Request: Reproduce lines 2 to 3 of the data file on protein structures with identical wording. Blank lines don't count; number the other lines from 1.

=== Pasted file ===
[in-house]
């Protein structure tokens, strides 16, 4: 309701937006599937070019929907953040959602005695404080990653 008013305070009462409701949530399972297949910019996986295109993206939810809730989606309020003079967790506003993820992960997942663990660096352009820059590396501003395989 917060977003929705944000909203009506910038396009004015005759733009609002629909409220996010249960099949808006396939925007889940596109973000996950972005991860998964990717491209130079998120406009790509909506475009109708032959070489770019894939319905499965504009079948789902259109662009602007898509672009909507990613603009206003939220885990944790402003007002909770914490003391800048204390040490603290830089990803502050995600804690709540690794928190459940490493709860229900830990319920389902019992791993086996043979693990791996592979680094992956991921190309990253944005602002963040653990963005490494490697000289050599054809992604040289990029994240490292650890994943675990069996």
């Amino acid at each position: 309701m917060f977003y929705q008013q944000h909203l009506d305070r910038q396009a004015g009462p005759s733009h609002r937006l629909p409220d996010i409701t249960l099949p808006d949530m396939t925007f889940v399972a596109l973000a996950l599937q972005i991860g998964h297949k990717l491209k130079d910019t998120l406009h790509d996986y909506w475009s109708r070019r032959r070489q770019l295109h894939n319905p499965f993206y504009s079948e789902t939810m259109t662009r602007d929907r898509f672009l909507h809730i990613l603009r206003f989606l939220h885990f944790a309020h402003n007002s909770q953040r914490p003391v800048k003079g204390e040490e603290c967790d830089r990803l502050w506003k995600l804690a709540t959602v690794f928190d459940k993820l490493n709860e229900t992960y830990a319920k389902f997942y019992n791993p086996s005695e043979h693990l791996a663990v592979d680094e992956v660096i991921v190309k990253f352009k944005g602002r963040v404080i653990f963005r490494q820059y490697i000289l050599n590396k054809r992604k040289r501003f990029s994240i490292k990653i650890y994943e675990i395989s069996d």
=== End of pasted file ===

């Protein structure tokens, strides 16, 4: 309701937006599937070019929907953040959602005695404080990653 008013305070009462409701949530399972297949910019996986295109993206939810809730989606309020003079967790506003993820992960997942663990660096352009820059590396501003395989 917060977003929705944000909203009506910038396009004015005759733009609002629909409220996010249960099949808006396939925007889940596109973000996950972005991860998964990717491209130079998120406009790509909506475009109708032959070489770019894939319905499965504009079948789902259109662009602007898509672009909507990613603009206003939220885990944790402003007002909770914490003391800048204390040490603290830089990803502050995600804690709540690794928190459940490493709860229900830990319920389902019992791993086996043979693990791996592979680094992956991921190309990253944005602002963040653990963005490494490697000289050599054809992604040289990029994240490292650890994943675990069996």
């Amino acid at each position: 309701m917060f977003y929705q008013q944000h909203l009506d305070r910038q396009a004015g009462p005759s733009h609002r937006l629909p409220d996010i409701t249960l099949p808006d949530m396939t925007f889940v399972a596109l973000a996950l599937q972005i991860g998964h297949k990717l491209k130079d910019t998120l406009h790509d996986y909506w475009s109708r070019r032959r070489q770019l295109h894939n319905p499965f993206y504009s079948e789902t939810m259109t662009r602007d929907r898509f672009l909507h809730i990613l603009r206003f989606l939220h885990f944790a309020h402003n007002s909770q953040r914490p003391v800048k003079g204390e040490e603290c967790d830089r990803l502050w506003k995600l804690a709540t959602v690794f928190d459940k993820l490493n709860e229900t992960y830990a319920k389902f997942y019992n791993p086996s005695e043979h693990l791996a663990v592979d680094e992956v660096i991921v190309k990253f352009k944005g602002r963040v404080i653990f963005r490494q820059y490697i000289l050599n590396k054809r992604k040289r501003f990029s994240i490292k990653i650890y994943e675990i395989s069996d």